Help them be prepared. Ronit Melk Nofim
The school year will begin in just a few days, and it’s back to school for millions of children. There's lots of excitement, especially for the children starting first grade. Many of them may find it somewhat difficult planning and organizing their learning environment and may feel overwhelmed and confused when doing an assignment.
“There are things that will help them come to first grade more prepared and confident,” said Ronit Melk Nofim, an occupational therapist at Hillel Yaffe.
Practicing skills - during summer break, you can practice skills with the children in a pleasant environment that embraces play, things like organizing their backpack, taking out and putting their notebooks back in their back and removing various objects from the pencil case. Practicing will allow them to become familiar with their things before the initial “baptism of fire” during the school year. You can teach and practice identifying various notebooks (lines or graph paper) and learning to tell the difference between notebooks, workbooks or books. Additionally, it's a good idea to prepare a list of objects necessary to prepare their backpacks and pencil cases, where they can check off the things they have packed.
Learning and practicing right and left - it’s important for children to know their directions (right and left) so that they can begin learning to write and knowing how to distinguish between them when writing letters and numbers. By practicing, they will better understand directions for orientation in the classroom and in the school.
Driving to school and an initial visit to the school environment - to enable children to identify and learn the distance and direction and to be emotionally available to start the school year because they will already be familiar with the school environment. This preparation will help provide the clearest, most detailed and tangible information possible about the new learning environment.
Preliminary meeting with children in their new class - encouraging intimate meetings between the children so that they can get to know each other better. In addition to a familiar environment, meeting children they know alleviates their fear at the beginning of the school year.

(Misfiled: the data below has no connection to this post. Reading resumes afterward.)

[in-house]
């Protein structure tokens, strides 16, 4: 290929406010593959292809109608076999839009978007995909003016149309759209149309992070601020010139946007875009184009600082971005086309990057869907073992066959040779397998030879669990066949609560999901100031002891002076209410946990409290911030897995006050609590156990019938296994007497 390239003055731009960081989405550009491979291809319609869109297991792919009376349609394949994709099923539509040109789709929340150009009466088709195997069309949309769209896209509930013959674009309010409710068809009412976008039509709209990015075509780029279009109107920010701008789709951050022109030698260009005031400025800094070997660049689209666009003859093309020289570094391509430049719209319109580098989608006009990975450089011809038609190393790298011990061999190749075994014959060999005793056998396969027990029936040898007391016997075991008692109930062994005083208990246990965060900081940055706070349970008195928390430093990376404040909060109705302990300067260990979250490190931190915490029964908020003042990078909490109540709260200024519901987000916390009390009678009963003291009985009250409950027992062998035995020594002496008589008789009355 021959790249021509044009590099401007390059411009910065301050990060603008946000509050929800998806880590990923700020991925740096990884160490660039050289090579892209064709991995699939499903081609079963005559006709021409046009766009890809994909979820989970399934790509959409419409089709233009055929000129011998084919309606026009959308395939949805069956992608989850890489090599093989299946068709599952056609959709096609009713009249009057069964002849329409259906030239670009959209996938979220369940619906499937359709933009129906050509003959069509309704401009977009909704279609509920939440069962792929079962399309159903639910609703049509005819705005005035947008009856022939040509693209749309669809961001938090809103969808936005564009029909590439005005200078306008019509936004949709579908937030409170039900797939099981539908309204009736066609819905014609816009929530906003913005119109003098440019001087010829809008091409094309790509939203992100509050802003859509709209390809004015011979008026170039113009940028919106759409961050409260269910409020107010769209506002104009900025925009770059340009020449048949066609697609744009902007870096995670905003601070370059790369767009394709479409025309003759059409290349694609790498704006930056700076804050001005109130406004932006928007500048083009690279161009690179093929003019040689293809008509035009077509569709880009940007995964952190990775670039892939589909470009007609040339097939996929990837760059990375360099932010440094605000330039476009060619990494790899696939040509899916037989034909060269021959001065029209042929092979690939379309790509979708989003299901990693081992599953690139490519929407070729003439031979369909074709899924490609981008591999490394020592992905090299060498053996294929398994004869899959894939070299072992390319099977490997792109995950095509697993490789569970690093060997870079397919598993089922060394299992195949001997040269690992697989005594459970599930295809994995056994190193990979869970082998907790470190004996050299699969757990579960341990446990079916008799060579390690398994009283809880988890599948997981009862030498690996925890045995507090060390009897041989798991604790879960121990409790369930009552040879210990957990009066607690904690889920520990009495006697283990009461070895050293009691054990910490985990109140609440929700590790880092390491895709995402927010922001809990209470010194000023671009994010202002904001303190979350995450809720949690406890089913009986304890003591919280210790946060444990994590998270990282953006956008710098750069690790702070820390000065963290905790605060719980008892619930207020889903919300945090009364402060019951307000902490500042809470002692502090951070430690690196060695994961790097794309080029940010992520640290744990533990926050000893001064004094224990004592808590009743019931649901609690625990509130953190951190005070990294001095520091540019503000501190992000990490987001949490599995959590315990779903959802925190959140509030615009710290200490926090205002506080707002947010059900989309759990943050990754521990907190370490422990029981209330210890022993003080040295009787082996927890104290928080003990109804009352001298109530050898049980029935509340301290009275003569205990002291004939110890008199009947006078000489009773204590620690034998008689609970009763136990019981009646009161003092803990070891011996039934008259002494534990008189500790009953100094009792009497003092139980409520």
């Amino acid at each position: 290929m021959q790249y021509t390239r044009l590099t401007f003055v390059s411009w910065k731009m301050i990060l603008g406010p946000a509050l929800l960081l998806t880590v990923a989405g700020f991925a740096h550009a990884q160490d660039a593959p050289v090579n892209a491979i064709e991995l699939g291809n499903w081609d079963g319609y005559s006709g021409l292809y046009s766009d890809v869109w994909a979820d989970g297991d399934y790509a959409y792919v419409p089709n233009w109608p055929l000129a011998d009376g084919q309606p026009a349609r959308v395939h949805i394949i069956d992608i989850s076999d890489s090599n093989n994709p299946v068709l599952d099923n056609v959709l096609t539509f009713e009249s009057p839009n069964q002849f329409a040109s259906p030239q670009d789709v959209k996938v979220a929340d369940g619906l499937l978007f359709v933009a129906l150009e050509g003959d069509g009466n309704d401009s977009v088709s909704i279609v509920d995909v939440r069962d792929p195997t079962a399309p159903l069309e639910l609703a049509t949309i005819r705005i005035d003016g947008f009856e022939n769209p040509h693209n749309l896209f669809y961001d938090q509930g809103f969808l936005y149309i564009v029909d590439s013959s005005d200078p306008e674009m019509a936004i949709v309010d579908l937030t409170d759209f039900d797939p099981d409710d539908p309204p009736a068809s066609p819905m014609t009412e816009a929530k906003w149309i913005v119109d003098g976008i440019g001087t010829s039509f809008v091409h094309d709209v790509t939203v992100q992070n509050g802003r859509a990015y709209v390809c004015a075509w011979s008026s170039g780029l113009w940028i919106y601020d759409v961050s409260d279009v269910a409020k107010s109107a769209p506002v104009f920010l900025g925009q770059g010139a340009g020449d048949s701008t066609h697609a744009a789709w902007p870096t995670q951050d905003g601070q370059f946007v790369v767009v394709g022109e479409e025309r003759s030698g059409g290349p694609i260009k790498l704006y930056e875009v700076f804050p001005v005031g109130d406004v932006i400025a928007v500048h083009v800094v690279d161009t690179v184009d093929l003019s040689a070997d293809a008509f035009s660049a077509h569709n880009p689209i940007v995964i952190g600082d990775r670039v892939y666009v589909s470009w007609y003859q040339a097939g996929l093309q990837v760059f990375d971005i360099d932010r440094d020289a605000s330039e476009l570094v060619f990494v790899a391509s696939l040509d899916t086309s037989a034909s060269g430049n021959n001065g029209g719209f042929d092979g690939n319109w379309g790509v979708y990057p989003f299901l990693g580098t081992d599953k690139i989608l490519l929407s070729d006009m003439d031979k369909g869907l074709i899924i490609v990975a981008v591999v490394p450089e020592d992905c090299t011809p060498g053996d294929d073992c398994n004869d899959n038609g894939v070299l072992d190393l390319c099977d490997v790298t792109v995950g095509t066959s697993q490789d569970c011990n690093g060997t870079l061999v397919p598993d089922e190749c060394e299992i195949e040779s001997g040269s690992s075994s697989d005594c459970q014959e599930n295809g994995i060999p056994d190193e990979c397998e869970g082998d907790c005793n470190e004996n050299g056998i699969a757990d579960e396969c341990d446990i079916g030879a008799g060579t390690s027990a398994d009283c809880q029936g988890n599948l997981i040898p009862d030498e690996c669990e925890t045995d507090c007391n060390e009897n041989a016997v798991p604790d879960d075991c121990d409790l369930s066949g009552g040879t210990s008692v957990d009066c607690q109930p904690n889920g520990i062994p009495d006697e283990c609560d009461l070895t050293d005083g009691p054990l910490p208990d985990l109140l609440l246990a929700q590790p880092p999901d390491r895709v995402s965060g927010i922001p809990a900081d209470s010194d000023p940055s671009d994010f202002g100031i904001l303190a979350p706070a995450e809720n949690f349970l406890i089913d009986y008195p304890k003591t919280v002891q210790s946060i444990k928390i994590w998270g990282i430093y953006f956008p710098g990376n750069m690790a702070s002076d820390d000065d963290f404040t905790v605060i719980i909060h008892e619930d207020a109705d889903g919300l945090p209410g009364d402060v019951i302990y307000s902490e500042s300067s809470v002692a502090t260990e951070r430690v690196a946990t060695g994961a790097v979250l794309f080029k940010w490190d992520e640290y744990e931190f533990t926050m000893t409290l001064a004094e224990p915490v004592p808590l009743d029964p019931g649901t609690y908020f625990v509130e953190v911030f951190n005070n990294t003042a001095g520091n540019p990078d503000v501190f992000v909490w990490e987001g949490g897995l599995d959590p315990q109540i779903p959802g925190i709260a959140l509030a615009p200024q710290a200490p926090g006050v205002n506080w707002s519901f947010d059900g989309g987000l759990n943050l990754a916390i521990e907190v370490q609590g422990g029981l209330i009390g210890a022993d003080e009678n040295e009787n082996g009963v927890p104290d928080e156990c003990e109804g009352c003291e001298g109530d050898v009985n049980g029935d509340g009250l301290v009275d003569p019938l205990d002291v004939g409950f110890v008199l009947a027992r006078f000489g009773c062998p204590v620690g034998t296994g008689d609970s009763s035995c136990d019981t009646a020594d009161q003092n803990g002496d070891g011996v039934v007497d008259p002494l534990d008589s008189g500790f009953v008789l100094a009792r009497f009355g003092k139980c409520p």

Physical activity - games that involve movement and physical activity (dance, tag, red light green light) allow children to practice motor skills that are important for how they function. Additionally, the games help them relieve stress and anxiety, develop body image and fit in better socially.
Activities at home - activities at home allow children to practice fine motor skills in preparation for first grade and also encourage independence, development of a positive self-image and self-efficacy. For example, using cutlery to prepare food, using tools, squeezing out a rag, folding laundry and arts and crafts projects.
In addition to emotional, social, motor and cognitive preparation for starting first grade, the way parents relate to the transition affects the way the child adapts to the new educational setting. Try to talk to them, understand their weaknesses and any difficulties they may have and “soften” the change by ensuring they feel more confident and calmer. Remember, learning takes place every single day, whether intentionally or not, through play or everyday activities that are part of the routine at home.
Here’s to a great school year!